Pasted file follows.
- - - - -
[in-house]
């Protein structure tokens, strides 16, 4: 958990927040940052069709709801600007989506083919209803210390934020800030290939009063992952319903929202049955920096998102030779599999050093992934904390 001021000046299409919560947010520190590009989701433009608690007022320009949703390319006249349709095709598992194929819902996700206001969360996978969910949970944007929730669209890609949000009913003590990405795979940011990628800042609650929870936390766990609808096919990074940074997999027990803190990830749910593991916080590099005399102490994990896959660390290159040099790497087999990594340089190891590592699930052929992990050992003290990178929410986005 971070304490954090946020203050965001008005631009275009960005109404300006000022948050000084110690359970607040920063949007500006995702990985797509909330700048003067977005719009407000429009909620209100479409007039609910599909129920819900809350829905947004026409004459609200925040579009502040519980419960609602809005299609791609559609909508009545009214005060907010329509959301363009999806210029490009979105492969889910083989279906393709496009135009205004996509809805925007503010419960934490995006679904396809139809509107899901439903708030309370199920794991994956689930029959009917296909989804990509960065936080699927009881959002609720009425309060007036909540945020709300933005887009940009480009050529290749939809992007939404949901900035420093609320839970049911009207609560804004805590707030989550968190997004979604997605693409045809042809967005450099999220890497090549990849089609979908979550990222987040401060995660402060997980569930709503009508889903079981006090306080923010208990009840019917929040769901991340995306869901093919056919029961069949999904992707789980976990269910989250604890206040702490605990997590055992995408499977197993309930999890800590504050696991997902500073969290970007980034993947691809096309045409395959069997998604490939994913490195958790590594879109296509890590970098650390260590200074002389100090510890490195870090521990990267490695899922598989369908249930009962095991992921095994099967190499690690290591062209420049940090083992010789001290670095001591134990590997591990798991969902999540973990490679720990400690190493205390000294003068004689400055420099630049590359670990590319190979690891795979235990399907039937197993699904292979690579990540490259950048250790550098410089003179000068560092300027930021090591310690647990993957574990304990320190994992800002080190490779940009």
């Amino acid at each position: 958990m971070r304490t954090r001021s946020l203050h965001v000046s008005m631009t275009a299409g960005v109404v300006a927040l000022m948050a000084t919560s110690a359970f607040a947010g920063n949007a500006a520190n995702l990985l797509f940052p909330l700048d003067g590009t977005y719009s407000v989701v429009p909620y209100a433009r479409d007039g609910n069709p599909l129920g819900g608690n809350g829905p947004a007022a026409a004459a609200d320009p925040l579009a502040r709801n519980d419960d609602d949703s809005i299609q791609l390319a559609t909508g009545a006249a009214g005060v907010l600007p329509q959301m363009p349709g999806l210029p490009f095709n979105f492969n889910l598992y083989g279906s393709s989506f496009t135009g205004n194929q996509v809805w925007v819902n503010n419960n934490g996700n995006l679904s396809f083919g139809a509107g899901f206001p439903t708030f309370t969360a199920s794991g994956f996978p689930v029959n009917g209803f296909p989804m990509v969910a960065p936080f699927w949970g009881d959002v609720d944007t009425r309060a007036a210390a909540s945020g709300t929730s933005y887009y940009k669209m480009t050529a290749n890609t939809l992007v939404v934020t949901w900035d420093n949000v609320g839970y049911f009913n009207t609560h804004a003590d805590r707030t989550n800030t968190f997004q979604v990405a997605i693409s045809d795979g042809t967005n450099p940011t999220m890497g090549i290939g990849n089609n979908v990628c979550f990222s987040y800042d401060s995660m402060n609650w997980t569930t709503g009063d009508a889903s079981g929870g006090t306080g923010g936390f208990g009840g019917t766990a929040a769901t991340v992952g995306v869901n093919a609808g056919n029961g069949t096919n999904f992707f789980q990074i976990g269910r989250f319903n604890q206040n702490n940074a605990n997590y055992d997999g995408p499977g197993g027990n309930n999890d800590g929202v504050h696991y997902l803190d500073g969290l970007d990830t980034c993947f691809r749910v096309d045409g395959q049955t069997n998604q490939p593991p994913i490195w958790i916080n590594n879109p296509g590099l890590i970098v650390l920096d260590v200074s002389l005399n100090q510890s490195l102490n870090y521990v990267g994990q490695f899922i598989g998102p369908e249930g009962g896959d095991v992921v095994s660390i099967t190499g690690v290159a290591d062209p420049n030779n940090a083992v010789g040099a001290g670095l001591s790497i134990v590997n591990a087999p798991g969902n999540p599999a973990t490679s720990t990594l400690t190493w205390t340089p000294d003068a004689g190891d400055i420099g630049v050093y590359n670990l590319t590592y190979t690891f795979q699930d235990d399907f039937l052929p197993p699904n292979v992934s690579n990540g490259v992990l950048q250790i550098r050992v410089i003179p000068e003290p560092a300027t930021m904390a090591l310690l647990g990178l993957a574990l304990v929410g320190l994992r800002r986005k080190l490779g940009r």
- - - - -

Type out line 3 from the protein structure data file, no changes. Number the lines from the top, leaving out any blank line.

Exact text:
């Amino acid at each position: 958990m971070r304490t954090r001021s946020l203050h965001v000046s008005m631009t275009a299409g960005v109404v300006a927040l000022m948050a000084t919560s110690a359970f607040a947010g920063n949007a500006a520190n995702l990985l797509f940052p909330l700048d003067g590009t977005y719009s407000v989701v429009p909620y209100a433009r479409d007039g609910n069709p599909l129920g819900g608690n809350g829905p947004a007022a026409a004459a609200d320009p925040l579009a502040r709801n519980d419960d609602d949703s809005i299609q791609l390319a559609t909508g009545a006249a009214g005060v907010l600007p329509q959301m363009p349709g999806l210029p490009f095709n979105f492969n889910l598992y083989g279906s393709s989506f496009t135009g205004n194929q996509v809805w925007v819902n503010n419960n934490g996700n995006l679904s396809f083919g139809a509107g899901f206001p439903t708030f309370t969360a199920s794991g994956f996978p689930v029959n009917g209803f296909p989804m990509v969910a960065p936080f699927w949970g009881d959002v609720d944007t009425r309060a007036a210390a909540s945020g709300t929730s933005y887009y940009k669209m480009t050529a290749n890609t939809l992007v939404v934020t949901w900035d420093n949000v609320g839970y049911f009913n009207t609560h804004a003590d805590r707030t989550n800030t968190f997004q979604v990405a997605i693409s045809d795979g042809t967005n450099p940011t999220m890497g090549i290939g990849n089609n979908v990628c979550f990222s987040y800042d401060s995660m402060n609650w997980t569930t709503g009063d009508a889903s079981g929870g006090t306080g923010g936390f208990g009840g019917t766990a929040a769901t991340v992952g995306v869901n093919a609808g056919n029961g069949t096919n999904f992707f789980q990074i976990g269910r989250f319903n604890q206040n702490n940074a605990n997590y055992d997999g995408p499977g197993g027990n309930n999890d800590g929202v504050h696991y997902l803190d500073g969290l970007d990830t980034c993947f691809r749910v096309d045409g395959q049955t069997n998604q490939p593991p994913i490195w958790i916080n590594n879109p296509g590099l890590i970098v650390l920096d260590v200074s002389l005399n100090q510890s490195l102490n870090y521990v990267g994990q490695f899922i598989g998102p369908e249930g009962g896959d095991v992921v095994s660390i099967t190499g690690v290159a290591d062209p420049n030779n940090a083992v010789g040099a001290g670095l001591s790497i134990v590997n591990a087999p798991g969902n999540p599999a973990t490679s720990t990594l400690t190493w205390t340089p000294d003068a004689g190891d400055i420099g630049v050093y590359n670990l590319t590592y190979t690891f795979q699930d235990d399907f039937l052929p197993p699904n292979v992934s690579n990540g490259v992990l950048q250790i550098r050992v410089i003179p000068e003290p560092a300027t930021m904390a090591l310690l647990g990178l993957a574990l304990v929410g320190l994992r800002r986005k080190l490779g940009r």